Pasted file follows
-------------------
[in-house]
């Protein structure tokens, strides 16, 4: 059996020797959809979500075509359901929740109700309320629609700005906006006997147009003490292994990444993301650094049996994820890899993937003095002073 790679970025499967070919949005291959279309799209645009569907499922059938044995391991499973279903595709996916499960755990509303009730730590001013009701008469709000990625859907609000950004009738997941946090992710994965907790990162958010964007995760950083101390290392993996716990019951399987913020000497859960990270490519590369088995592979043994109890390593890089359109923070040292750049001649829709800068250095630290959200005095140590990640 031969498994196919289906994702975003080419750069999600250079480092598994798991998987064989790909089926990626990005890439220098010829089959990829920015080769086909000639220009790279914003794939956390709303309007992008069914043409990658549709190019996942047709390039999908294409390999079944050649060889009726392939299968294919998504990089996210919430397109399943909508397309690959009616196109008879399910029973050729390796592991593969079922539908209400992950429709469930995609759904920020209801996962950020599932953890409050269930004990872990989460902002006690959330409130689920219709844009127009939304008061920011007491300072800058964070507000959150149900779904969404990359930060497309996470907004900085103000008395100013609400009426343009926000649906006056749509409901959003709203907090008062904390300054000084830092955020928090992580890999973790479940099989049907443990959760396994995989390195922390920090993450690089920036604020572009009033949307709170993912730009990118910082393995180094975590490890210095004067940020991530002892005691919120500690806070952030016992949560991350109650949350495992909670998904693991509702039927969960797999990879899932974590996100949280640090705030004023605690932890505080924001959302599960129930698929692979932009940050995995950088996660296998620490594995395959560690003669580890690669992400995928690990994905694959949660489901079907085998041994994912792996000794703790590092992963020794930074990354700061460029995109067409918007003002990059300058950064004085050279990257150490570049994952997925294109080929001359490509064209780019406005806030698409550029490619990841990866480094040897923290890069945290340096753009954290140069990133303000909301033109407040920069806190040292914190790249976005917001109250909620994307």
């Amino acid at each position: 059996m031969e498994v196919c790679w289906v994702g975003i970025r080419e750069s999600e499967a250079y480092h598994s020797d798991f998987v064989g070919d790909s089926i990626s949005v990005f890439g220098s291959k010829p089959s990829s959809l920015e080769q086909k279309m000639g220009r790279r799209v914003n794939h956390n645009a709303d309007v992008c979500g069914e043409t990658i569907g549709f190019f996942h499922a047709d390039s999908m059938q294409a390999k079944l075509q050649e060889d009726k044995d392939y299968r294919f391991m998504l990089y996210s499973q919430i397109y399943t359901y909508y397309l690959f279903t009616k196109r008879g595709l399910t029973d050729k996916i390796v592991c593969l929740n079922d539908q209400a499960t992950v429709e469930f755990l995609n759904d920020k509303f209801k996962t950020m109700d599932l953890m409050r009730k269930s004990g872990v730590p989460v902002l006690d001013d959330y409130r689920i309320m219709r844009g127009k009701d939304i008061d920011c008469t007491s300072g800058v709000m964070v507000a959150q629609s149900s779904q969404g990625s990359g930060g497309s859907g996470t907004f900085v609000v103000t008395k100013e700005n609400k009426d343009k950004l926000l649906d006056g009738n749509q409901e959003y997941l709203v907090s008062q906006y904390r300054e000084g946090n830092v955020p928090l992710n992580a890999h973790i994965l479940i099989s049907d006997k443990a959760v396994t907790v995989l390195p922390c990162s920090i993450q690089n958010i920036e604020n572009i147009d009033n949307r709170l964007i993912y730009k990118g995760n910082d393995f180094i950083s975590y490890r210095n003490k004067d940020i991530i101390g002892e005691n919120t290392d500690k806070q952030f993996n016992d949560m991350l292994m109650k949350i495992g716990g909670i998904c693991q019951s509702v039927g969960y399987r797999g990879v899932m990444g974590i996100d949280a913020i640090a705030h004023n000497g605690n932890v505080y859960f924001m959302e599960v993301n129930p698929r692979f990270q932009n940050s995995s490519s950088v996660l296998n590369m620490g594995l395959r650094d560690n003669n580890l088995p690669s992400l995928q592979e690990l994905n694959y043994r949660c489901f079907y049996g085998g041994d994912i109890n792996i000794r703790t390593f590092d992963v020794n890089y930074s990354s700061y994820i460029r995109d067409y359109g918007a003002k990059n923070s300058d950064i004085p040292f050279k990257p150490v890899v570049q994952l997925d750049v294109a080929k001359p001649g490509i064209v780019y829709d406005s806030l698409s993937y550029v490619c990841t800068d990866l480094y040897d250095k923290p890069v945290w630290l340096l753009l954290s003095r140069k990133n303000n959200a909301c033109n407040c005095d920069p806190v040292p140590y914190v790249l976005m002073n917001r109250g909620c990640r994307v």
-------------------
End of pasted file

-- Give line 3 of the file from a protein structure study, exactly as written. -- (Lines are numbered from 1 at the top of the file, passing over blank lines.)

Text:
């Amino acid at each position: 059996m031969e498994v196919c790679w289906v994702g975003i970025r080419e750069s999600e499967a250079y480092h598994s020797d798991f998987v064989g070919d790909s089926i990626s949005v990005f890439g220098s291959k010829p089959s990829s959809l920015e080769q086909k279309m000639g220009r790279r799209v914003n794939h956390n645009a709303d309007v992008c979500g069914e043409t990658i569907g549709f190019f996942h499922a047709d390039s999908m059938q294409a390999k079944l075509q050649e060889d009726k044995d392939y299968r294919f391991m998504l990089y996210s499973q919430i397109y399943t359901y909508y397309l690959f279903t009616k196109r008879g595709l399910t029973d050729k996916i390796v592991c593969l929740n079922d539908q209400a499960t992950v429709e469930f755990l995609n759904d920020k509303f209801k996962t950020m109700d599932l953890m409050r009730k269930s004990g872990v730590p989460v902002l006690d001013d959330y409130r689920i309320m219709r844009g127009k009701d939304i008061d920011c008469t007491s300072g800058v709000m964070v507000a959150q629609s149900s779904q969404g990625s990359g930060g497309s859907g996470t907004f900085v609000v103000t008395k100013e700005n609400k009426d343009k950004l926000l649906d006056g009738n749509q409901e959003y997941l709203v907090s008062q906006y904390r300054e000084g946090n830092v955020p928090l992710n992580a890999h973790i994965l479940i099989s049907d006997k443990a959760v396994t907790v995989l390195p922390c990162s920090i993450q690089n958010i920036e604020n572009i147009d009033n949307r709170l964007i993912y730009k990118g995760n910082d393995f180094i950083s975590y490890r210095n003490k004067d940020i991530i101390g002892e005691n919120t290392d500690k806070q952030f993996n016992d949560m991350l292994m109650k949350i495992g716990g909670i998904c693991q019951s509702v039927g969960y399987r797999g990879v899932m990444g974590i996100d949280a913020i640090a705030h004023n000497g605690n932890v505080y859960f924001m959302e599960v993301n129930p698929r692979f990270q932009n940050s995995s490519s950088v996660l296998n590369m620490g594995l395959r650094d560690n003669n580890l088995p690669s992400l995928q592979e690990l994905n694959y043994r949660c489901f079907y049996g085998g041994d994912i109890n792996i000794r703790t390593f590092d992963v020794n890089y930074s990354s700061y994820i460029r995109d067409y359109g918007a003002k990059n923070s300058d950064i004085p040292f050279k990257p150490v890899v570049q994952l997925d750049v294109a080929k001359p001649g490509i064209v780019y829709d406005s806030l698409s993937y550029v490619c990841t800068d990866l480094y040897d250095k923290p890069v945290w630290l340096l753009l954290s003095r140069k990133n303000n959200a909301c033109n407040c005095d920069p806190v040292p140590y914190v790249l976005m002073n917001r109250g909620c990640r994307v």